The organisers of Field Day have warned of a “very large drug dog operation”, writing in a statement that “police will be targeting all patrons, and prosecuting anyone found with drugs, not just dealers.”

Fuzzy posted a long statement titled ‘Drugs and Music Festival” with the aim to reduce harm from drug use at this year’s Field Day. They write that this year over 1,000 event and bar staff have been trained in harm minimisation strategies.

In addition there will be free harm minimisation training offered to festival-goers at the Red Cross ‘Chill Out Space’. It only takes ten minutes to learn, and would be a handy life skill regardless.

Not surprisingly, Fuzzy have been criticised for “working closely with the police” in regards to the sniffer dog operation, with some commentators noting the presence of police dogs often scares people into consuming large quantities of drugs before entering to evade detection.

Fuzzy replied to this concern, noting, “We can’t control whether there are sniffer dogs. But we can warn customers so they know in advance, not just discover the dogs when they get there. This is important to help minimise harm.”

Field Day is on January 1 at the Domain in Sydney. Last year’s event saw 184 people (out of 28,000) arrested for drug possession and/or dealing. 19 punters seeked first aid for drug-related issues.

Read the entire statement below.

Drugs and Music Festivals

We thought that the New Year’s Eve period would be a good time to get the message out about reducing harm from drug use at social occasions, including music festivals.
We believe the best defence against harmful drug use is education and peer support. This year we have trained over 1000 event and bar staff in specific harm minimisation strategies including:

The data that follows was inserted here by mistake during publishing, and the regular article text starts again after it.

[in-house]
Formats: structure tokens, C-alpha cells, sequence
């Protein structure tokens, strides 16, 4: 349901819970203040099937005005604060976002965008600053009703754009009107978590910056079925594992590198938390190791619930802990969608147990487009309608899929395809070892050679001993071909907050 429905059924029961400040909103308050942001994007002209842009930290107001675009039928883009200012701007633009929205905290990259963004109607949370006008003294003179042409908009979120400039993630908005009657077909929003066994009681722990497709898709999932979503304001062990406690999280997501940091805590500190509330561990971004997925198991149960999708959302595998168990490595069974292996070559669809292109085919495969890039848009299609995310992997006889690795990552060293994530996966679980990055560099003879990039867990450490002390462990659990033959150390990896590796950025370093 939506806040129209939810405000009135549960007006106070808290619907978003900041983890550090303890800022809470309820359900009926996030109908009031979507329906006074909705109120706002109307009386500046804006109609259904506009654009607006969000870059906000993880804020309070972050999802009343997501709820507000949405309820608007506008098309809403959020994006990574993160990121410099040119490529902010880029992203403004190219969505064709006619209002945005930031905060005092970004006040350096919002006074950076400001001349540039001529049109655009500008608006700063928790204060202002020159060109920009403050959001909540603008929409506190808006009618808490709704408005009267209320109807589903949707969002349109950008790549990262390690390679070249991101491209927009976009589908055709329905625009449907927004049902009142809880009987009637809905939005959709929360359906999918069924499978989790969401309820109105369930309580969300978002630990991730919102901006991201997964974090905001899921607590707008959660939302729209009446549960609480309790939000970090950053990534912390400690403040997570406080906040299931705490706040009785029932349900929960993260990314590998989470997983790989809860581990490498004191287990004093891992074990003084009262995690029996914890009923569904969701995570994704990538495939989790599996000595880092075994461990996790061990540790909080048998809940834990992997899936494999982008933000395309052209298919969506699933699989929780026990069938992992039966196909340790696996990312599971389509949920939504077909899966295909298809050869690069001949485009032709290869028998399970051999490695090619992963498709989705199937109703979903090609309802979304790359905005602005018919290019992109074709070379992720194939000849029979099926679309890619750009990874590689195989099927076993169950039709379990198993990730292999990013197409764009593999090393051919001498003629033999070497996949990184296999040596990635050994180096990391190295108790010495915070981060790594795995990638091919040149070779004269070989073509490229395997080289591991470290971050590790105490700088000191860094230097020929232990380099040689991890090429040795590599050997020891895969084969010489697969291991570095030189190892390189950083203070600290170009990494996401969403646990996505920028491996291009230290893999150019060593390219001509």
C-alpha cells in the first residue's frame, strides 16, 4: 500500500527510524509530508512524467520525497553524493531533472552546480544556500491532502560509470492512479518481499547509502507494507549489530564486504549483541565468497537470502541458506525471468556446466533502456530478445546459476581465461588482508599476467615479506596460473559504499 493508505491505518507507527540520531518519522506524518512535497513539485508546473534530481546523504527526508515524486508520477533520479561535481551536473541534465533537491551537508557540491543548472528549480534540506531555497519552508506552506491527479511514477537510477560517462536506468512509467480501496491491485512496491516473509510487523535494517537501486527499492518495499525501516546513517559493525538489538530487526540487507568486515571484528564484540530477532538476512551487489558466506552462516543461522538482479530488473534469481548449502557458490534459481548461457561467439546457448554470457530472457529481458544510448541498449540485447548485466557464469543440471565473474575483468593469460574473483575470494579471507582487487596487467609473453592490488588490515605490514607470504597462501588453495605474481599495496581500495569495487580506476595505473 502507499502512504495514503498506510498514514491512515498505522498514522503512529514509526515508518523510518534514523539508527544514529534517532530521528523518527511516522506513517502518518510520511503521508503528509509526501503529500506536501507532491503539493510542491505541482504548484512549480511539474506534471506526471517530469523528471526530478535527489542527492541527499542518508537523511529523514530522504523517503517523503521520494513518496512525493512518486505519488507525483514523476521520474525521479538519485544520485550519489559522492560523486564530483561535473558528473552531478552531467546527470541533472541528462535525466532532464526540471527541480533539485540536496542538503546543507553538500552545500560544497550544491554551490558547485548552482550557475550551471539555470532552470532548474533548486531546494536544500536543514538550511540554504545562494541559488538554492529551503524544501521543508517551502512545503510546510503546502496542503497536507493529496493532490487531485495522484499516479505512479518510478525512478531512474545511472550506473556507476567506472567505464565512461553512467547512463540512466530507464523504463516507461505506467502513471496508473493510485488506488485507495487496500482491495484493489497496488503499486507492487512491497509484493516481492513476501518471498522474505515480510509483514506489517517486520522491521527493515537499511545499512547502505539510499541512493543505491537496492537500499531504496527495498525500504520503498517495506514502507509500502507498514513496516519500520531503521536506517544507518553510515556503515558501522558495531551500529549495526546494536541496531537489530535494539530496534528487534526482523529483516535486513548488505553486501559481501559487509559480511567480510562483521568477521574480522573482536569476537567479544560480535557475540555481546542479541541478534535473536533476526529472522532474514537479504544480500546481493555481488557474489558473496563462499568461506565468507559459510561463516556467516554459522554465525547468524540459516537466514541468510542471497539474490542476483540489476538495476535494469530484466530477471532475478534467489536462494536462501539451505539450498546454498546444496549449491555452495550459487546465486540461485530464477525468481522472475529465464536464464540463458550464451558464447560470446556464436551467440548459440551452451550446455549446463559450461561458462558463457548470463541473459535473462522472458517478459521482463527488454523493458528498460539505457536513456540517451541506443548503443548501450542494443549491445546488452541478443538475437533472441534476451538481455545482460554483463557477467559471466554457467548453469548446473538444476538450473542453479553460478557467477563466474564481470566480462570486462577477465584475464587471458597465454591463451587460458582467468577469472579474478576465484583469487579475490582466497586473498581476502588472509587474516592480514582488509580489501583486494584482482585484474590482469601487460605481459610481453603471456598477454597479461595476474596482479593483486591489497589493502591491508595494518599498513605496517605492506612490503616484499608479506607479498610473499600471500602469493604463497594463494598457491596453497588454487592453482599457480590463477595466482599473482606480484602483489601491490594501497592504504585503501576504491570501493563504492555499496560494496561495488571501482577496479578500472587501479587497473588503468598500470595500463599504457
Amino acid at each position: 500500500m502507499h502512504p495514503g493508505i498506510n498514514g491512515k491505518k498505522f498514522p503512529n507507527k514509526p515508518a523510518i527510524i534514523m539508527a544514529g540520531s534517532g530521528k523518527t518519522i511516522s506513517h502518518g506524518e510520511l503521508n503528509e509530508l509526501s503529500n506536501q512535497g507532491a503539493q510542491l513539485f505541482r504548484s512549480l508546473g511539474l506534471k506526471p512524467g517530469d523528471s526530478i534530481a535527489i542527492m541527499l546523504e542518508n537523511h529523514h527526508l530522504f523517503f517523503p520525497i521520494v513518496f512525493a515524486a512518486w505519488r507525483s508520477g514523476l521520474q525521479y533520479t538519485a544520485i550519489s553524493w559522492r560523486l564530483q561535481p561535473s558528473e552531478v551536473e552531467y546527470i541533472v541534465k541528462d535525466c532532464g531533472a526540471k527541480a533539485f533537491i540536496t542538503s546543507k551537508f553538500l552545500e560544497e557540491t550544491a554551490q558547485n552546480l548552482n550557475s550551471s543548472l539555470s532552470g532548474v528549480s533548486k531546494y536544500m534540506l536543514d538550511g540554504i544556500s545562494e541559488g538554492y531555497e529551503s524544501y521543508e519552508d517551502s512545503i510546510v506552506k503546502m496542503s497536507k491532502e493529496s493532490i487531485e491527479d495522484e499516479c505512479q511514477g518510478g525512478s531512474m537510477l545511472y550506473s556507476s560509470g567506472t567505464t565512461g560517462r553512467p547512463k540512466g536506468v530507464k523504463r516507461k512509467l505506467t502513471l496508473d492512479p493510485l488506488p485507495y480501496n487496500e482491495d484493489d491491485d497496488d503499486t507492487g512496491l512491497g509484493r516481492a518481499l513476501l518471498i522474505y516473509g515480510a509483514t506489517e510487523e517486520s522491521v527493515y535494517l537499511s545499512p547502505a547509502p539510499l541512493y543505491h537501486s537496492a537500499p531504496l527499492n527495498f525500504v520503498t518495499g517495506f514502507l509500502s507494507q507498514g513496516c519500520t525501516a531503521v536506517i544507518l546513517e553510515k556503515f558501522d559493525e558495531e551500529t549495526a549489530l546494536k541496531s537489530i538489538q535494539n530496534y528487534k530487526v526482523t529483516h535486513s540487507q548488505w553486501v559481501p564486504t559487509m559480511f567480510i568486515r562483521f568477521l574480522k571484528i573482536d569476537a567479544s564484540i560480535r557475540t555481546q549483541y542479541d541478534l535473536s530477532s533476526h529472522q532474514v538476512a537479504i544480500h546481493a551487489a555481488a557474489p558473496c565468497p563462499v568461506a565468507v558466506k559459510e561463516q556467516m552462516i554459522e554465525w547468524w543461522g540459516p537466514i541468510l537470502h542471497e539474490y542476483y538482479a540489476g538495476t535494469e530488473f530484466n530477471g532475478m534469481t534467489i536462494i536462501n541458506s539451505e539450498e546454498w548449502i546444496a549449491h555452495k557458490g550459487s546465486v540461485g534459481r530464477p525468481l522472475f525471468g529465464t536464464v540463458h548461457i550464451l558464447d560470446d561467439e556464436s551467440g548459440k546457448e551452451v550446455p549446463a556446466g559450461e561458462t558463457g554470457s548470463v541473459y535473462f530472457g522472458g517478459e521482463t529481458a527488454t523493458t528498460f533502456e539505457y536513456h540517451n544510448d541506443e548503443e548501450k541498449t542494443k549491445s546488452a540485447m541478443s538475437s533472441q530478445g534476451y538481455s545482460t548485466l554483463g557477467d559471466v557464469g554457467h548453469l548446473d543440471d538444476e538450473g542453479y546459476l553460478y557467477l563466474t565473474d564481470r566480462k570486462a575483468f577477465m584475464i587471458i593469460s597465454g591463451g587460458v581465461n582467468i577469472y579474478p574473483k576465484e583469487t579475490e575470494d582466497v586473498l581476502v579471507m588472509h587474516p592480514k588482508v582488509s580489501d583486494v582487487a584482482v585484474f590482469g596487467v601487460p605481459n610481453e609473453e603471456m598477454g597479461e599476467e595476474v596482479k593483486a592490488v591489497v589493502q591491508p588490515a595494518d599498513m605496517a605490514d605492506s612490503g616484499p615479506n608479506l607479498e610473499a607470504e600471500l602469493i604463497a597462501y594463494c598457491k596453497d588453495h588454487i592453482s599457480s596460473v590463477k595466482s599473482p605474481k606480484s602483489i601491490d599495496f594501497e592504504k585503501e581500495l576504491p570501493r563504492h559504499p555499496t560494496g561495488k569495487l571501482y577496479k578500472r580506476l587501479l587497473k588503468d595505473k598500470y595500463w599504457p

• How to identify symptoms of alcohol and other drug intoxication or adverse reactions
• How to respond to an emergency situation
• How to put someone into the recovery position and clear their airways

At Field Day this year we will be offering free entry to the VIP area for the first 100 patrons to complete harm minimisation training at the Red Cross save-a-mate Chill Out Space. Head there when you arrive.

Drug dogs:

There will be a very large drug dog operation at the Field Day entrance this year. Fuzzy has worked closely with the police to facilitate this operation. Police will be targeting all patrons, and prosecuting anyone found with drugs, not just dealers.

Drug statistics:

Each year after Field Day the police send out a press release stating how many people were caught with drugs on them. Last year 184 people out of 28,000 were arrested. The number of people who visited first aid for drug related issues was 19.

What can you do?

• Look after your friends
• If you see someone looking unwell, tell a security guard
• Take note of where the Medical tent is at the event
• Stay hydrated – there is free water available from all the bars as well as multiple water refill outlets around the event
• Have rests in the shade throughout the day
• Don’t try to buy illegal drugs at the event
• Get free harm minimisation training at the Red Cross save-a-mate Chill Out Space – it only takes 10 minutes.


Media stories often portray music festivals as being all about drugs. If you are interviewed by a news crew, you can support Sydney’s culture by telling the people of Australia about what music festivals really mean to you: Being with friends, dancing and high quality music from around the world.

Get unlimited access to the coverage that shapes our culture.
to Rolling Stone magazine
to Rolling Stone magazine